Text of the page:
That’s the familiar motto of the Boy Scouts and of the Girl Guides and Girl Scouts. Whether in Armenian, Danish, English, Finnish, French, Hindi, Japanese, Korean, Mongolian, Swedish, Tahitian, or any other language, the message is the same.
The Red Cross calls it Preparedness and Training. In the past couple of weeks, we have seen many volunteers who were well prepared and trained by the Red Cross to provide community service.
Although we usually think of a community as a group with common interests living in a particular area, volunteers who perform service may be local or come together from many places, function with a shared purpose, and then disperse. These visitors and local people have different kinds of tasks.
For instance, I had a chance to chat with Jim Sim, who is an American Red Cross volunteer from Monument, Colorado. He was efficiently manning the reception desk at the emergency evacuation center in Del Norte.
Experienced, he knew exactly what he was supposed to be doing. In fact, he had just completed similar service in his own community during the Black Forest inferno.
Members of the New Life Fellowship in Del Norte and surrounding area were preparing to serve lunch for a large crowd that day, a job which the ladies knew how to do well, but maybe not for that many people. Other volunteers, Jim Sim said, were providing the three meals a day for hundreds of people at the evacuation center, and I could only guess what such contributions were costing in terms of personal resources and time for our hard-pressed neighbors in the Valley.
He mentioned that staff was not always finding it easy to recruit volunteer church groups to take on this task three times a day. I knew that volunteers have many other commitments, like the Food Banks, La Puente, and other programs to which they give generously.
Providing potable water for the evacuees in our drought-stricken locale was another problem, he said. Then, who was cleaning the bathrooms, I wondered, and later I learned that a neighbor of mine was one of the volunteers performing this thankless task.
The Red Cross always distributes free hygiene kits when they are needed at a disaster, and, while Jim Sim and I were talking, I watched a somewhat pushy evacuee with breathing problems emptying a box of free masks. The organization had a nurse and a mental health worker on hand, he said, but most of the organizational work went on behind the scenes.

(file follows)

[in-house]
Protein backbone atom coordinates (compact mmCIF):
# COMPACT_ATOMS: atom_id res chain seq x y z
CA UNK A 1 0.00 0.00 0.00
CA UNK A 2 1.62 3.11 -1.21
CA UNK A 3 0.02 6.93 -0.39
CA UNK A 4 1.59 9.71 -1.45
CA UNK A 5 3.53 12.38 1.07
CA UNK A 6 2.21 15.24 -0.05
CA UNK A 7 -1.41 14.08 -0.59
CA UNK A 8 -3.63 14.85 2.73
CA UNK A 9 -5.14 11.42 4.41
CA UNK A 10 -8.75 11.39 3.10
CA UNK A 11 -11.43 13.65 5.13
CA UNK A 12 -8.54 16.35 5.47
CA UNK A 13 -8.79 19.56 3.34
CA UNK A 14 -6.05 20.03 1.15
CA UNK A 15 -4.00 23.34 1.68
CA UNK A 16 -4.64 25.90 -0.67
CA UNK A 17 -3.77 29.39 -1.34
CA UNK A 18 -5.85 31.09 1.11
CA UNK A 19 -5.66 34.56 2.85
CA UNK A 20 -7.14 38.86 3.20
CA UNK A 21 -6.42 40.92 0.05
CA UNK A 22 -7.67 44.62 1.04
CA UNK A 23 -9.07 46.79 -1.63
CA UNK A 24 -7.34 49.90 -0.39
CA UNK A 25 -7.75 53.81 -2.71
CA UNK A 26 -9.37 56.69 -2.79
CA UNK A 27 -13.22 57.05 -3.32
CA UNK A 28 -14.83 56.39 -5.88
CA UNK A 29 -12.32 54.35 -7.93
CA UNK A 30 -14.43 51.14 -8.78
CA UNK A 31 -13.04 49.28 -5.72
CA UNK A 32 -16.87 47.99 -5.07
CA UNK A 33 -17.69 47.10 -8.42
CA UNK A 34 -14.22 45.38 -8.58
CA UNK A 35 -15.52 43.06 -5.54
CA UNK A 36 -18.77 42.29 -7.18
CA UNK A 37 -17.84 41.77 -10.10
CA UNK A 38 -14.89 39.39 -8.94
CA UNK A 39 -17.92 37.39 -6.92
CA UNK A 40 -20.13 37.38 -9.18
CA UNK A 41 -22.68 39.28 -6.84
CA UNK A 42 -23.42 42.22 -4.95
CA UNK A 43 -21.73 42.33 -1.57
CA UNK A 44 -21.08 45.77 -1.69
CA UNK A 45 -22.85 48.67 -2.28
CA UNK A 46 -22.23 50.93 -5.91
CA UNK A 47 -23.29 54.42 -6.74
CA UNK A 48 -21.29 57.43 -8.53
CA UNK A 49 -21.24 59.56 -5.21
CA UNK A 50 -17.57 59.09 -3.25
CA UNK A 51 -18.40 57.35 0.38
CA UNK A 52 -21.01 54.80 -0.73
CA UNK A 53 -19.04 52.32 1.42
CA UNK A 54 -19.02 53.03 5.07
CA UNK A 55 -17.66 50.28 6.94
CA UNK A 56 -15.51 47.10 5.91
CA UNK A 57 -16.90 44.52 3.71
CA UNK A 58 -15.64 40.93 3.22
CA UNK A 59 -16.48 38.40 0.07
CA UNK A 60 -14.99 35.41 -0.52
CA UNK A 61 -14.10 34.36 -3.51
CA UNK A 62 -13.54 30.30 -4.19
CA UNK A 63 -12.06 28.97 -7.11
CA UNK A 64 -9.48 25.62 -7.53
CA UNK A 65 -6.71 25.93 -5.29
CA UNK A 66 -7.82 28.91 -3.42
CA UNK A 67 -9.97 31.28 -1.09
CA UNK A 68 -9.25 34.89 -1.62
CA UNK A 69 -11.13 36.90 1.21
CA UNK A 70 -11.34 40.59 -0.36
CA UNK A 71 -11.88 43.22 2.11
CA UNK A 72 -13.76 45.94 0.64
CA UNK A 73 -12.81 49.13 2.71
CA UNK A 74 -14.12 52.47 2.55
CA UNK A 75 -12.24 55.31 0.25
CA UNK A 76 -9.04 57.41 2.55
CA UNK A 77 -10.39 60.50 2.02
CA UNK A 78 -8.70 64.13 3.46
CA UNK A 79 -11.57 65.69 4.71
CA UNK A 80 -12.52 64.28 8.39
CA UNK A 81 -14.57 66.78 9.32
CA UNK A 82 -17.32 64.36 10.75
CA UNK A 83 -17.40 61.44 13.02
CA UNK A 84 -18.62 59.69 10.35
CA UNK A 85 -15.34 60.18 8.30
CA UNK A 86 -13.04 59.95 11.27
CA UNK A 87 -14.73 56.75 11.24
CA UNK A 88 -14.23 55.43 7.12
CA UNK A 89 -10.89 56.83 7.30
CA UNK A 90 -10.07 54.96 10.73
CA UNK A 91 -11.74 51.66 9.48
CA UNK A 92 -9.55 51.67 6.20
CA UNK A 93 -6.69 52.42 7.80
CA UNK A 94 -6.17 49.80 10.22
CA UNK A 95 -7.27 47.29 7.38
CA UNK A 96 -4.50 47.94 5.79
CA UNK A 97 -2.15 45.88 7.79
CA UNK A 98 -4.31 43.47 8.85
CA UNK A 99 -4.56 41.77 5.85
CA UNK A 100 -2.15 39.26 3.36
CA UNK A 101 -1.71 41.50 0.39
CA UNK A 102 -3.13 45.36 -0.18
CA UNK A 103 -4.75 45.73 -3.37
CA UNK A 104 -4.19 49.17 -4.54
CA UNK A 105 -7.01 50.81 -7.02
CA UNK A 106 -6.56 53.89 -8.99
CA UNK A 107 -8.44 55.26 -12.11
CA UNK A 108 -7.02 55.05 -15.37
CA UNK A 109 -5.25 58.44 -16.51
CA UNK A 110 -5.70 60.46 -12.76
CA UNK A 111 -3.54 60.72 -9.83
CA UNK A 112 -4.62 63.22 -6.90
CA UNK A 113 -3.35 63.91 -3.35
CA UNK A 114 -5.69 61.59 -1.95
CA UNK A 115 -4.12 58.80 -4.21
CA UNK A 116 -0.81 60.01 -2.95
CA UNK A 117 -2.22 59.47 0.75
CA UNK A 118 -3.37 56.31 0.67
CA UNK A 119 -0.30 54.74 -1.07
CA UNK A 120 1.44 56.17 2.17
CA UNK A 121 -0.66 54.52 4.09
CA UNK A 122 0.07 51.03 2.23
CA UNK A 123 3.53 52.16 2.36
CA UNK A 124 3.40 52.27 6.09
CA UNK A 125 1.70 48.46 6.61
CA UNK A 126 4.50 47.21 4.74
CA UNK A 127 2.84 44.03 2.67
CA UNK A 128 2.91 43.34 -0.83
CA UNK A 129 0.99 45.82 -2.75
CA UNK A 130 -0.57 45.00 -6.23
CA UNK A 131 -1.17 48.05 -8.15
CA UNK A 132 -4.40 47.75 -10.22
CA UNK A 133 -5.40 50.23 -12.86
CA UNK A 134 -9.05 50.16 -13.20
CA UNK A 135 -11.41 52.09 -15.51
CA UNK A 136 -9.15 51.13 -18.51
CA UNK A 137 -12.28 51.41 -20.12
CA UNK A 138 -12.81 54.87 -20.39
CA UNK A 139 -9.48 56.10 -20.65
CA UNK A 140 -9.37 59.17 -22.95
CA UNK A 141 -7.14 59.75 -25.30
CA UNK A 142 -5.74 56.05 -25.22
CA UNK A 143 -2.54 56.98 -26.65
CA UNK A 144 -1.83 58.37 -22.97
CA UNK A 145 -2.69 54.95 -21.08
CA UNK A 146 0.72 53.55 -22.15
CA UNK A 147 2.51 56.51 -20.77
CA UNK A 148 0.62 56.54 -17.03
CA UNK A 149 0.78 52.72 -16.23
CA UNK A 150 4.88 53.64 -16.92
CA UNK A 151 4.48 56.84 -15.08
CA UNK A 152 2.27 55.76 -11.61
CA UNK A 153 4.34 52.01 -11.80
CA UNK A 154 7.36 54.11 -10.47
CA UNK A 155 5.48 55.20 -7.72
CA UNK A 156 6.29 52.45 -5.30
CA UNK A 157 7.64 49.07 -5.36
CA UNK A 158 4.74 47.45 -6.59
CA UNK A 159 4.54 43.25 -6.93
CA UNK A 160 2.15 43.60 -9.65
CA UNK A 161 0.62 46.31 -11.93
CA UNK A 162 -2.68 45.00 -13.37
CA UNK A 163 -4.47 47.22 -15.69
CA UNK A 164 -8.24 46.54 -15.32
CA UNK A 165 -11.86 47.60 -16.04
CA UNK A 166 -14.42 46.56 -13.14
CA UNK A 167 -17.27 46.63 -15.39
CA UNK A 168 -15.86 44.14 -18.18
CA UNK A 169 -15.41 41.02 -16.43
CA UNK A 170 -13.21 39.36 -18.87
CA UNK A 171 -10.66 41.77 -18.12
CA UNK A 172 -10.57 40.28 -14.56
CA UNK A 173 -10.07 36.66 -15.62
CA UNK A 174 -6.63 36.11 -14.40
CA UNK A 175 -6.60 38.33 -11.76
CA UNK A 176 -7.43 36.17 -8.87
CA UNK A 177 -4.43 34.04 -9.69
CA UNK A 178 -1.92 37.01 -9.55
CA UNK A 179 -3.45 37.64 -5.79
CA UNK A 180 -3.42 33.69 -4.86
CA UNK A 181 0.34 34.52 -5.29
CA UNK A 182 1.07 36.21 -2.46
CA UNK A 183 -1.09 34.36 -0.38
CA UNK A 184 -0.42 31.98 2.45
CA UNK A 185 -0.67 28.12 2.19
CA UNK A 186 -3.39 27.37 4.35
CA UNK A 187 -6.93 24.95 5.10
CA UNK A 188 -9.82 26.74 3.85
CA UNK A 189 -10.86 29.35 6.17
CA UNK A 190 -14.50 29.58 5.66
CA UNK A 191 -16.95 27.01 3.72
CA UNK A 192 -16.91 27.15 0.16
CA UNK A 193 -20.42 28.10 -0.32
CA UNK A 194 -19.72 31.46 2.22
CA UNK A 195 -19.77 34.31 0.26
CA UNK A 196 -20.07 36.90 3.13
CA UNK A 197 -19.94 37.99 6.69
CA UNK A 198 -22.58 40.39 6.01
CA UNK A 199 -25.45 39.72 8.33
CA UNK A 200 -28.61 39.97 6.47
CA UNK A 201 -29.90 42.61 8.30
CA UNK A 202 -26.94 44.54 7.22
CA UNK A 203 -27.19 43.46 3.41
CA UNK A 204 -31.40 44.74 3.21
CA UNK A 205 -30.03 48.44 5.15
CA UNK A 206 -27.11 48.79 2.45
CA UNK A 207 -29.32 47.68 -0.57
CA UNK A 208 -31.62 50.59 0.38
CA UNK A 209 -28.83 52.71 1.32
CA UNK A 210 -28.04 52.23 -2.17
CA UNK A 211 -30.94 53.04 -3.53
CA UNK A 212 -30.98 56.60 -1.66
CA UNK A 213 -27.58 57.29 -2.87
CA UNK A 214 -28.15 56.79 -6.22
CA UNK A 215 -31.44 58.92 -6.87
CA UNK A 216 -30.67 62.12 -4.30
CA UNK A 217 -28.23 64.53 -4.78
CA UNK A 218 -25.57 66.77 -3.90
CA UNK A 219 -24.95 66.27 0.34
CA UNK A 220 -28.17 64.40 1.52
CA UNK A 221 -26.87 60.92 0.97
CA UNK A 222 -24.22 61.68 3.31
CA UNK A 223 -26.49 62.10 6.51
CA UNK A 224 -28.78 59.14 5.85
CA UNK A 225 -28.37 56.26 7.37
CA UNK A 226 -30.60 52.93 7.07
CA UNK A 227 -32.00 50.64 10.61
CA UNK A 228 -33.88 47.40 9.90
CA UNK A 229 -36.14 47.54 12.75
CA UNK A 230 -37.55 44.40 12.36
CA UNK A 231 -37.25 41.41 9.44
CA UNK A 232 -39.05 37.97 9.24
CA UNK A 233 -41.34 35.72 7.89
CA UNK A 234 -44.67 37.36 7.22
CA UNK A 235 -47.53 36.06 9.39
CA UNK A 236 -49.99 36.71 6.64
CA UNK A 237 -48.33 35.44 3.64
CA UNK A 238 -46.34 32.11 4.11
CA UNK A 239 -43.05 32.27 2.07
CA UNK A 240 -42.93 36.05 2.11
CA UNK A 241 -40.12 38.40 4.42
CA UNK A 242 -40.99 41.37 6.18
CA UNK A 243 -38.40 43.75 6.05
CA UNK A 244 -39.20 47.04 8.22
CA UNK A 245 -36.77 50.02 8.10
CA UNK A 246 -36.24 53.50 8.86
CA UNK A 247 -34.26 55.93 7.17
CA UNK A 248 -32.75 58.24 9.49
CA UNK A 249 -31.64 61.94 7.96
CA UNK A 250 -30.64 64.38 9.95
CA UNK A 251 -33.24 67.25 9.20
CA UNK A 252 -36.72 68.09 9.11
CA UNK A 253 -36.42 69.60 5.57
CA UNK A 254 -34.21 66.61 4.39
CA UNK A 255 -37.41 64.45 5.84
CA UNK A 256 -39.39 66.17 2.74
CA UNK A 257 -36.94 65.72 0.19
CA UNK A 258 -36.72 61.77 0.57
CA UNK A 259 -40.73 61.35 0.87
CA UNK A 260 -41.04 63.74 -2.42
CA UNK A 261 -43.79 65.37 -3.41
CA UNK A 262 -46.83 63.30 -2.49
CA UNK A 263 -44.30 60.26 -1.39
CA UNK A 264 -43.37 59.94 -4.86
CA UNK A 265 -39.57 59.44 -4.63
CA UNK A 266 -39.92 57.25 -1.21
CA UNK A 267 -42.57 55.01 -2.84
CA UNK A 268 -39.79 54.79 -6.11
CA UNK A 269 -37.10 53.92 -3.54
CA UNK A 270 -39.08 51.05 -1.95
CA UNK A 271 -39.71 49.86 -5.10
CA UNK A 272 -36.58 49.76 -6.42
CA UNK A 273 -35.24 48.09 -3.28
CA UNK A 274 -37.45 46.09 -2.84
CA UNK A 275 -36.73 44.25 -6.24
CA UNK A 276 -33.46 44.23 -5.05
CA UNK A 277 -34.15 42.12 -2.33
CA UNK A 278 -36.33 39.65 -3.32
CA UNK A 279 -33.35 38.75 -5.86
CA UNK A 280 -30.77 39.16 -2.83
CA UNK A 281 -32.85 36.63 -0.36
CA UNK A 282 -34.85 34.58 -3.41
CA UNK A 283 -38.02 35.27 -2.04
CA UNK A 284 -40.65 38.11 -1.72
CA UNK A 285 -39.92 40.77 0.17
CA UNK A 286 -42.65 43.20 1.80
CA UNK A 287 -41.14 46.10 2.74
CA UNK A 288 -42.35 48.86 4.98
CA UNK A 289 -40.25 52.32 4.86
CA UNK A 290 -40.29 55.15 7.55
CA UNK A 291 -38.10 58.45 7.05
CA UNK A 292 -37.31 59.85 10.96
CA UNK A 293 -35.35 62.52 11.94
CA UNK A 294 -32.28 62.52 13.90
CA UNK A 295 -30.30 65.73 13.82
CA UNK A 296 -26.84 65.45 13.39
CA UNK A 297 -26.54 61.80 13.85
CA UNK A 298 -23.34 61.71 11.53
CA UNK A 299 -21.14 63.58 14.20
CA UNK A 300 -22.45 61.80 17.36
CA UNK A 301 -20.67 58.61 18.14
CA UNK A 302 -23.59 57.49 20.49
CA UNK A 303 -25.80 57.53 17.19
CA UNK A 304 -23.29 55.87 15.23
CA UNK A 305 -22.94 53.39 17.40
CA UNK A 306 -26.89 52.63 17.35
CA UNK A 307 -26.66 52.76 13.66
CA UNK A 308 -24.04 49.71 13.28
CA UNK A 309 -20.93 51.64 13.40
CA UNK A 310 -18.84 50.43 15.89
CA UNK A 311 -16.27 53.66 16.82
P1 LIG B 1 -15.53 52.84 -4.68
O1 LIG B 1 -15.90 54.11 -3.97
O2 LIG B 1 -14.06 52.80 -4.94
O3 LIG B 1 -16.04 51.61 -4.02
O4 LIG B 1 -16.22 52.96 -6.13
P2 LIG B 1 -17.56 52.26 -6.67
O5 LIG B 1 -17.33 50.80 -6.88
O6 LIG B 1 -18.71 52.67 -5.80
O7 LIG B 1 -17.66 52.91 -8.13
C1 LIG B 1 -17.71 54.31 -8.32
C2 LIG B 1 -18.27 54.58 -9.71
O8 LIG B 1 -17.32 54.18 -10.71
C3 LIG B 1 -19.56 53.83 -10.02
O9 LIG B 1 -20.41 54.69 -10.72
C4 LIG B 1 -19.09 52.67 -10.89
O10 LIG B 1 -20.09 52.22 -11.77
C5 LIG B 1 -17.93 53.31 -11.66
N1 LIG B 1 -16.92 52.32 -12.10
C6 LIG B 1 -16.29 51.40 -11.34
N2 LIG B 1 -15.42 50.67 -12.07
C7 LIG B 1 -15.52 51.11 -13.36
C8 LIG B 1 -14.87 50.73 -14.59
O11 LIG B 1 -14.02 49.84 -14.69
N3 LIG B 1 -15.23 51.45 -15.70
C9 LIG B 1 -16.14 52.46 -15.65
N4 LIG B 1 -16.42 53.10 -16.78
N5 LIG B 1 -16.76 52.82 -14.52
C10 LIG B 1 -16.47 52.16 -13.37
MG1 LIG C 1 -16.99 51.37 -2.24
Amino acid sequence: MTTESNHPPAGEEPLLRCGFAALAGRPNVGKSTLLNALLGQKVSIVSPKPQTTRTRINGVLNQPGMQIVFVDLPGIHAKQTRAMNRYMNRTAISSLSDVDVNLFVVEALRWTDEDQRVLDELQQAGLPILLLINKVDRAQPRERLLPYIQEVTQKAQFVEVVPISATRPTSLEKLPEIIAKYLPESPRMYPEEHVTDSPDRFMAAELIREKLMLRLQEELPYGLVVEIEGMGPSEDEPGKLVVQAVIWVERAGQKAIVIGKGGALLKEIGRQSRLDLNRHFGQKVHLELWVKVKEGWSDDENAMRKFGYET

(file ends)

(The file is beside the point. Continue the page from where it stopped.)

Such services require money in the form of donations during fund drives. The organizational work (think: stipends for staff and coordinators, equipment and supplies) must be accomplished in an efficient way to provide Preparedness and Training for volunteers, who make up about 95 percent of the workers.
I can offer some personal experience as a volunteer, because for many years I was prepared, trained, and certified by the American Red Cross in first aid and CPR. Within the proper limits of my ability, that experience helped me in many unexpected situations, such as with strangers in auto accidents, a sudden illness, companions with injuries on ski trips and raft trips, and family members with cuts and broken bones.
One of the valuable benefits, I soon discovered, went beyond knowing the appropriate steps that were needed, whether the situation was large or minor. Because someone was present who understood the situation, the entire scene seemed to become calmer (even if I privately felt a bit jittery inside at first). People tended to stop running around frantically and maybe starting to do the worst possible thing in the given circumstances, and I could show my certification card if necessary.
Sometimes I did not know the victim or what happened to him or her later. I was not paid except, maybe, with a quick nod and a “thanks” from an EMT when the ambulance arrived.
So be prepared. Be trained. And be sure to unplug the coffee pot on the way out the door because you may be gone longer than you expected.